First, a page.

Renate Dorrestein (Amsterdam, 25 januari 1954)
“I had been writing for a long time. I had made a movie. I had worked for Hollywood studios. But this was different. This was my book and my main character, Charlie, who meant the world to me. This was a singular wish. And someone out there had said yes.
I finished my work that afternoon. I put a rib dinner on American Express that night. And everything was right in the world. Ten months later, after another dinner, I went with my sister Stacy into a bookstore, and for the first time, I saw my book on the shelves. That green cover and picture of the boy’s legs, my name, and the title. All I could say was, “There it is.” I didn’t know what would happen to it. I didn’t know if anybody would read it. All I knew was that it was out there, and as long as it was out there, there was a possibility.
So, when Greer Kessel Hendricks, who is my editor and dear friend, asked me to write an introduction to this collection, all I could think about were the fifteen young authors whose stories appear in this book walking into their local bookstores with their friends and families and saying: “There it is.”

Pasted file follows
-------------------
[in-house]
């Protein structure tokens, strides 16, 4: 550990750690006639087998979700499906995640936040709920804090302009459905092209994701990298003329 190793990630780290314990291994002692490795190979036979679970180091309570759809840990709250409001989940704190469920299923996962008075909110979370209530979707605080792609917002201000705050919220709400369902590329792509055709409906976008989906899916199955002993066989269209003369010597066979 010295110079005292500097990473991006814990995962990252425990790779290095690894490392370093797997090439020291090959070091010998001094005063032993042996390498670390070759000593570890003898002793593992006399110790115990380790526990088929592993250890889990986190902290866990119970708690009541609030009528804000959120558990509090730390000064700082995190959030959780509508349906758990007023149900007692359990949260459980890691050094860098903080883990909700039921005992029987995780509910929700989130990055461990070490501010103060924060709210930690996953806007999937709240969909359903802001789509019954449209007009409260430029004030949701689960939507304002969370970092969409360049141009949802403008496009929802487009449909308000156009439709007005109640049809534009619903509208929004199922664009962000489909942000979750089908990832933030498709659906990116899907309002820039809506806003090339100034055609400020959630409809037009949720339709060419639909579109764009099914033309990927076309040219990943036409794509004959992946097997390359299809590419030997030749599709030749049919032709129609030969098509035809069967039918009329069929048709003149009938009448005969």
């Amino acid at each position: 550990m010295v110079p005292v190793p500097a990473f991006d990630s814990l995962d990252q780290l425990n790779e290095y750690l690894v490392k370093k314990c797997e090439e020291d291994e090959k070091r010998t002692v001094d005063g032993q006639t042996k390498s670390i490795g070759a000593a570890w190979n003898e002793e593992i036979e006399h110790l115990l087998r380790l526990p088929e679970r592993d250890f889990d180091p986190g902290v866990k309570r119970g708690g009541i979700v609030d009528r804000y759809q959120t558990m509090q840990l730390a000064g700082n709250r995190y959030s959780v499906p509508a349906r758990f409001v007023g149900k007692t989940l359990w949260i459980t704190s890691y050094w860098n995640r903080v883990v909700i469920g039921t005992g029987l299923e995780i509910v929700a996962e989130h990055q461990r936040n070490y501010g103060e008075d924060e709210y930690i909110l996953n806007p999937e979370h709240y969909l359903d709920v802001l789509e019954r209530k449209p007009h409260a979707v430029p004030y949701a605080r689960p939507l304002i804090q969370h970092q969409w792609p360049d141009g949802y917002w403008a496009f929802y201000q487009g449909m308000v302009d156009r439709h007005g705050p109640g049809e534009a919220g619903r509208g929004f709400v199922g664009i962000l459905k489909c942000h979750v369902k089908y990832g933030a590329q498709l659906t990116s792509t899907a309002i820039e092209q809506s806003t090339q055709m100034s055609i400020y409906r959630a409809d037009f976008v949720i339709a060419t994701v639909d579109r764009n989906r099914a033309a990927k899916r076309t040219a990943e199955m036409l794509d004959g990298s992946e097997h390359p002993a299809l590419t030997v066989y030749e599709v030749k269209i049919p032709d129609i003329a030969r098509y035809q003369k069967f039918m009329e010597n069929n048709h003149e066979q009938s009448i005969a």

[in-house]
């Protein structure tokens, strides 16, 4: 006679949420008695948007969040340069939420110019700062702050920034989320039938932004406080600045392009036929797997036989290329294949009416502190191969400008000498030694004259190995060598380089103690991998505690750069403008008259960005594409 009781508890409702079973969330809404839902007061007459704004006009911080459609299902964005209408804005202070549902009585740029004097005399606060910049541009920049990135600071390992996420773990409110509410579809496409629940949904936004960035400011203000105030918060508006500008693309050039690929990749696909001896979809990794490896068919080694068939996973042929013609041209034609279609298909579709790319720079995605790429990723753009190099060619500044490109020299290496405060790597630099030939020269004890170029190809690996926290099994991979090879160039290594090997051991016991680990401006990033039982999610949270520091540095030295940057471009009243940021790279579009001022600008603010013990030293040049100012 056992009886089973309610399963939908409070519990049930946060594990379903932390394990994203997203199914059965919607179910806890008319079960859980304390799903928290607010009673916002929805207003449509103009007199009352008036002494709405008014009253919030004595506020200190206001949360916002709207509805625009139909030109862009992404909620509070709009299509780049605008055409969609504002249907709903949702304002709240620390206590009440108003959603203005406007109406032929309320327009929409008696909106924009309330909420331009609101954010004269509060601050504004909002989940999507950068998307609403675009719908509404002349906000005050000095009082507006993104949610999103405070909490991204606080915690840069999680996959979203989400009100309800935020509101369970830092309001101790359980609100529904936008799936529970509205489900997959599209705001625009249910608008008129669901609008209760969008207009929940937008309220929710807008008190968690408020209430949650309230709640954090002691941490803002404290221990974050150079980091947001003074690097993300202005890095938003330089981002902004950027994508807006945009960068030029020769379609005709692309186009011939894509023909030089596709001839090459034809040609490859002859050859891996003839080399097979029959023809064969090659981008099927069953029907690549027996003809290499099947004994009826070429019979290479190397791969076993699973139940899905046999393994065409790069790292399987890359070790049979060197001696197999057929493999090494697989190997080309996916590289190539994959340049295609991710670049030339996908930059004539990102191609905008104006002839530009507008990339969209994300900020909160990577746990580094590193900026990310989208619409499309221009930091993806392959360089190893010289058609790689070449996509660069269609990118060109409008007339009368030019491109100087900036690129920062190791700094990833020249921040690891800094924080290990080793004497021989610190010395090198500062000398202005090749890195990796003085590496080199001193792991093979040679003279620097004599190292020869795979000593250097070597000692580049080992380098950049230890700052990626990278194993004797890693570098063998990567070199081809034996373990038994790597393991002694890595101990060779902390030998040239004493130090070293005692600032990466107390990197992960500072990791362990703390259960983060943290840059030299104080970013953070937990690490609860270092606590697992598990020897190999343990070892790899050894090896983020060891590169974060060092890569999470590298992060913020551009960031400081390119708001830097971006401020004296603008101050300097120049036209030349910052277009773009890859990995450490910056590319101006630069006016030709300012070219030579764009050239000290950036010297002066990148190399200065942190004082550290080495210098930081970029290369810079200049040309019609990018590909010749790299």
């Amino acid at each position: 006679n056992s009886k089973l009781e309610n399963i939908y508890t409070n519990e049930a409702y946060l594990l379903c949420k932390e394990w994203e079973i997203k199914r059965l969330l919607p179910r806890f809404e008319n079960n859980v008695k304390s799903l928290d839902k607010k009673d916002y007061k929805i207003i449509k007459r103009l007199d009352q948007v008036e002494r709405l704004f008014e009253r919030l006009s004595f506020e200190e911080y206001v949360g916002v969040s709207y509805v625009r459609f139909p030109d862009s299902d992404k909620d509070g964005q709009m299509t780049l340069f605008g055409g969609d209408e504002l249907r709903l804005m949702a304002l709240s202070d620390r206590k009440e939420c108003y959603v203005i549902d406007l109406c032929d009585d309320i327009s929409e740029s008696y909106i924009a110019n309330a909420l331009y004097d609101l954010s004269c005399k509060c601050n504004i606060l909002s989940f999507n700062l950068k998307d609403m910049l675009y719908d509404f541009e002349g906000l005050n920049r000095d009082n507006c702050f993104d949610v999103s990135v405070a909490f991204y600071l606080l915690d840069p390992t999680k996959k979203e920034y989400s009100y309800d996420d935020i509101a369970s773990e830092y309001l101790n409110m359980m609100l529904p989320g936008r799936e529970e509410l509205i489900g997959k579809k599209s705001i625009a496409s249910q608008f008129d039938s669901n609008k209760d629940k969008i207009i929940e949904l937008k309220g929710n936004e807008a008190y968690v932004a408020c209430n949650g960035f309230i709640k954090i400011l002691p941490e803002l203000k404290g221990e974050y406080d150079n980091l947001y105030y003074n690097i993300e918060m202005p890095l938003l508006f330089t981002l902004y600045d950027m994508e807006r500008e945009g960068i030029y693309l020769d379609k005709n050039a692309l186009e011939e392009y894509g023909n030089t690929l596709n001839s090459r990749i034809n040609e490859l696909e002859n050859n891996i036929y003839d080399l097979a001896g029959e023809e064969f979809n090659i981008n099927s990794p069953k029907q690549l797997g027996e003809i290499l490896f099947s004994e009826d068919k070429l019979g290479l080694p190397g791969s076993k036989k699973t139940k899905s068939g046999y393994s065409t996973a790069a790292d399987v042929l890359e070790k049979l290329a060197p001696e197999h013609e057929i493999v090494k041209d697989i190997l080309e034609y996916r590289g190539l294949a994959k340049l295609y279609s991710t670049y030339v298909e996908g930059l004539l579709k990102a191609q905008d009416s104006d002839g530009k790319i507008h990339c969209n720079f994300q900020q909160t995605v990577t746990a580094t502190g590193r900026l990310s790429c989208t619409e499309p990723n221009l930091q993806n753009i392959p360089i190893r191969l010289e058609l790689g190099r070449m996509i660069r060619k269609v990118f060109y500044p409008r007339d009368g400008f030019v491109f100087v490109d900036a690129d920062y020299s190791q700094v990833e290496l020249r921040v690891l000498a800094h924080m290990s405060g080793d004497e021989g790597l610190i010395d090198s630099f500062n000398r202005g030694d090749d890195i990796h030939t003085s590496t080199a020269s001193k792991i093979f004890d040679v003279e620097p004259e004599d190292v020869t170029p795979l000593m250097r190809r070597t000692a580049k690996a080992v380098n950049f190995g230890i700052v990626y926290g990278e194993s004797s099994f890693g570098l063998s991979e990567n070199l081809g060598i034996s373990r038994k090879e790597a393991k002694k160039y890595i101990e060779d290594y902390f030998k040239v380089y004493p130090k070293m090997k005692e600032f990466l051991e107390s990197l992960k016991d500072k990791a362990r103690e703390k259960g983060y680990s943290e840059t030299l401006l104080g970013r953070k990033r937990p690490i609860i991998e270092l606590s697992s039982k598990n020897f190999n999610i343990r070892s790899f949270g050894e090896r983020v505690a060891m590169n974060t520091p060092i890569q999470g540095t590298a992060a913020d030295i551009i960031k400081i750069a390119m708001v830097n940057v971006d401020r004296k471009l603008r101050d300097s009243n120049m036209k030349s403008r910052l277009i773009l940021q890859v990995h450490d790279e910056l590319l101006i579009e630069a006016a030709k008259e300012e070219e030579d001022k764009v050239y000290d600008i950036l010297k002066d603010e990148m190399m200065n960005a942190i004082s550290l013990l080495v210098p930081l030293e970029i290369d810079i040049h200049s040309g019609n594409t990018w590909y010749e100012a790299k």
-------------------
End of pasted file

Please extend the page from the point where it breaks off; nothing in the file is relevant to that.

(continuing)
Then, I thought about the possibility for them. And for you. And I congratulate all persons involved. Because whether you picked up this book because you love short stories, are interested in young authors, thought the cover looked good, or want to hate it, you have it. It’s in your hands right now. And there is a possibility that somewhere in these pages, you may discover something special. Something honest. Well-crafted. Messy.”